The Obama administration cannot be sure of the whereabouts of thousands of foreigners in the U.S. who had their visas revoked over terror concerns and other reasons, a State Department official acknowledged Thursday.
The admission, made at a House oversight hearing examining immigrant vetting in the wake of major terror attacks, drew a sharp rebuke from the committee chairman.
“You don’t have a clue do you?” Rep. Jason Chaffetz, R-Utah, told Michele Thoren Bond, assistant secretary for the Bureau of Consular Affairs.
Bond initially said the U.S. has revoked more than 122,000 visas since 2001, including 9,500 because of the threat of terrorism.
But Chaffetz quickly pried at that stat, pressing the witness about the present location of those individuals.
“I don’t know,” she said.
The startling admission came as members of the committee pressed administration officials on what safeguards are in place to reduce the risk from would-be extremists.
At issue is how closely the U.S. government examines the background of people seeking entry to the country, including reviews of their social media postings.
Leon Rodriguez, director of U.S. Citizenship and Immigration Services, told committee members that such checks aren’t being done in an abundant manner, and he was not specific about when or how it would occur.
Lawmakers are trying to ascertain which safeguards are in place to ensure that extremists are not exploiting a variety of legal paths to travel to the United States.
One of the San Bernardino, Calif., shooters came to the U.S. on a K-1 fiancee visa last year despite the fact that the FBI believed she was already radicalized.
Tashfeen Malik came to the U.S. on a K-1 fiance visa in July 2014 and passed multiple background checks and at least two in-person interviews, one in Pakistan and another after she married Syed Farook. FBI Director James Comey has said Malik and Farook communicated privately online about jihad and martyrdom before they married.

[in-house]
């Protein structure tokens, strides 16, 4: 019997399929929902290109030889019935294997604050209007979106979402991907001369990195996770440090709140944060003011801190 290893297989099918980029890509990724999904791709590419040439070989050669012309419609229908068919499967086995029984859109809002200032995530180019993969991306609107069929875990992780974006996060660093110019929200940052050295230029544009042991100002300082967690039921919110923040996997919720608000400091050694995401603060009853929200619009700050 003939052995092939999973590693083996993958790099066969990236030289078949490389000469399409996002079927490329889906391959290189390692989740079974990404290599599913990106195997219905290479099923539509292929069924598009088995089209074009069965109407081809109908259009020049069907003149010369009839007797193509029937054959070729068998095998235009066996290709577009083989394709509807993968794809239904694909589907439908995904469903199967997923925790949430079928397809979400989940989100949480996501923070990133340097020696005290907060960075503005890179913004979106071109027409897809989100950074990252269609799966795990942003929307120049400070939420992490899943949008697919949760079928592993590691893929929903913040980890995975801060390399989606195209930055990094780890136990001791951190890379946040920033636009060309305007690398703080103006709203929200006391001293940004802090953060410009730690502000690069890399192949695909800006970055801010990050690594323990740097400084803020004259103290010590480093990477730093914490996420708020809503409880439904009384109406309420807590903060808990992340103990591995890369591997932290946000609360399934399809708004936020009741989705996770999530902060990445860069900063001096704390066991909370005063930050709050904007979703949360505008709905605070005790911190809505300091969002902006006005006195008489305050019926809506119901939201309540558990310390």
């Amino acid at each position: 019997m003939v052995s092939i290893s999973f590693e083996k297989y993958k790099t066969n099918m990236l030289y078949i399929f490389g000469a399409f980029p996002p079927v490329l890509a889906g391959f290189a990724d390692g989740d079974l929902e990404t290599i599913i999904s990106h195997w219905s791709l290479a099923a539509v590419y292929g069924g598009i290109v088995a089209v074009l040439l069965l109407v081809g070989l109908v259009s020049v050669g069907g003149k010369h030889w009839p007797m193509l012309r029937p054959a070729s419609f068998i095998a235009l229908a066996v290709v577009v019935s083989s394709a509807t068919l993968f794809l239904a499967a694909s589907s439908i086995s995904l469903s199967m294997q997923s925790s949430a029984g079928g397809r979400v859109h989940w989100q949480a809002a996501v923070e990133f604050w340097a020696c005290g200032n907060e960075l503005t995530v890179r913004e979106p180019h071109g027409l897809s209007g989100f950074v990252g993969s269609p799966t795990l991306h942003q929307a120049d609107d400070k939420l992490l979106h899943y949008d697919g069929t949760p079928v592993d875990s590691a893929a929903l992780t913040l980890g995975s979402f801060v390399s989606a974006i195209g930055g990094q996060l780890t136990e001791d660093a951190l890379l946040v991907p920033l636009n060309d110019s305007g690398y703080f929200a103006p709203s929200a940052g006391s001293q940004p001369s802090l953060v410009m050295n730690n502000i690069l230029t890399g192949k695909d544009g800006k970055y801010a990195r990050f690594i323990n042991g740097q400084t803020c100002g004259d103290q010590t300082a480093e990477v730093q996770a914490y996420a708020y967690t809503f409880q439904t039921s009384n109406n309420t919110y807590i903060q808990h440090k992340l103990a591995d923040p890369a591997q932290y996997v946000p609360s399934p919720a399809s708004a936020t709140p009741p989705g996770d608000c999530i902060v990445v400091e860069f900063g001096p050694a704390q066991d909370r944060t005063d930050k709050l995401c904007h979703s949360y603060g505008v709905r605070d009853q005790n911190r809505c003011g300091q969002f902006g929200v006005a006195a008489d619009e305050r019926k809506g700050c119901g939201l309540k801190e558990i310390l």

Lawmakers at times angrily pressed officials on why even public social media wouldn’t routinely be looked at for vetting those trying to enter the country.
“If half the employers are doing it in the United States of America, if colleges are doing it for students, why wouldn’t Homeland Security do it?” said Rep. Stephen Lynch, D-Mass. “We don’t even look at their public stuff, that’s what kills me.”
DHS did launch three pilot programs specifically aimed at reviewing social media postings as part of the immigration vetting process.
“There is less there that is actually of screening value than you would expect, at least in small early samples, some things seem more ambiguous than clear,” Rodriguez told lawmakers Thursday. He said foreign alphabets frequently used in social media posts were a challenge to translate.
“We all continue to believe there’s a potential for there to be information of screening value … particularly in high risk environments,” he added.
Both DHS and the State Department are reviewing the process for vetting visa applications, including the K-1 program, and have been directed by the White House to create specific recommendations for improvements.
DHS is specifically reviewing policies on when authorities at U.S. Citizenship and Immigration Services can look at social media posts as part of the process for evaluating applications for certain visas.
“There are some legal limits to what we can do,” Homeland Security Secretary Jeh Johnson said Wednesday. He added that he thinks reviews of social media should be done more often, but did not provide specifics.
During his opening remarks Chaffetz, said: “It is unclear how someone who so openly discussed her hatred of our country and way of life could easily pass three background checks. We need to understand how the breakdown happened with Malik and what we are doing to make sure it doesn’t happen again.”
Lawmakers have also pressed for changes to the Visa Waiver Program, which allows many citizens from 38 countries to travel to the United States without being subjected to the in-person interview required to receive a visa. Many fear that foreign fighters who carry western passports will be able to exploit that system to travel freely to the United States.
Earlier this month the House voted overwhelmingly to tighten controls on that program and require visas for anyone who has been to Iraq or Syria in the last five years. Security changes to the program were also included in the Senate version of a massive spending bill expected to be approved later this week.